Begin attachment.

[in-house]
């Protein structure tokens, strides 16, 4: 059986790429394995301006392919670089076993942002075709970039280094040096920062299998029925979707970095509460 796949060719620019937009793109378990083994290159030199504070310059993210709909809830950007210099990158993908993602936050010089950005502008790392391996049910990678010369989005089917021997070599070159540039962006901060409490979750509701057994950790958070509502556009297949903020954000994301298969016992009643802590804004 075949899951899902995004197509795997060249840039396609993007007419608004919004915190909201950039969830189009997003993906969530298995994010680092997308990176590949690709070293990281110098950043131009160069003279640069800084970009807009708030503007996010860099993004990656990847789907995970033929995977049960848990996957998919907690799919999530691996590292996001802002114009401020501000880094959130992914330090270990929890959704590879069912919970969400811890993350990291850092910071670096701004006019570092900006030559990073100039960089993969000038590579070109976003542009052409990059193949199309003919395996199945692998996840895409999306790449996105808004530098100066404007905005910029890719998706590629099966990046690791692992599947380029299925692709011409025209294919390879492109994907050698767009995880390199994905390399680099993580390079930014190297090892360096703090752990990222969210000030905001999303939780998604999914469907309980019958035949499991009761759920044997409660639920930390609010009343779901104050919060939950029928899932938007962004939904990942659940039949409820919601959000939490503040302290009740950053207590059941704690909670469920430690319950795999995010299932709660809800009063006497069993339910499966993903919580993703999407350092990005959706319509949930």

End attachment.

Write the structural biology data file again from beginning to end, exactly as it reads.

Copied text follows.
[in-house]
């Protein structure tokens, strides 16, 4: 059986790429394995301006392919670089076993942002075709970039280094040096920062299998029925979707970095509460 796949060719620019937009793109378990083994290159030199504070310059993210709909809830950007210099990158993908993602936050010089950005502008790392391996049910990678010369989005089917021997070599070159540039962006901060409490979750509701057994950790958070509502556009297949903020954000994301298969016992009643802590804004 075949899951899902995004197509795997060249840039396609993007007419608004919004915190909201950039969830189009997003993906969530298995994010680092997308990176590949690709070293990281110098950043131009160069003279640069800084970009807009708030503007996010860099993004990656990847789907995970033929995977049960848990996957998919907690799919999530691996590292996001802002114009401020501000880094959130992914330090270990929890959704590879069912919970969400811890993350990291850092910071670096701004006019570092900006030559990073100039960089993969000038590579070109976003542009052409990059193949199309003919395996199945692998996840895409999306790449996105808004530098100066404007905005910029890719998706590629099966990046690791692992599947380029299925692709011409025209294919390879492109994907050698767009995880390199994905390399680099993580390079930014190297090892360096703090752990990222969210000030905001999303939780998604999914469907309980019958035949499991009761759920044997409660639920930390609010009343779901104050919060939950029928899932938007962004939904990942659940039949409820919601959000939490503040302290009740950053207590059941704690909670469920430690319950795999995010299932709660809800009063006497069993339910499966993903919580993703999407350092990005959706319509949930």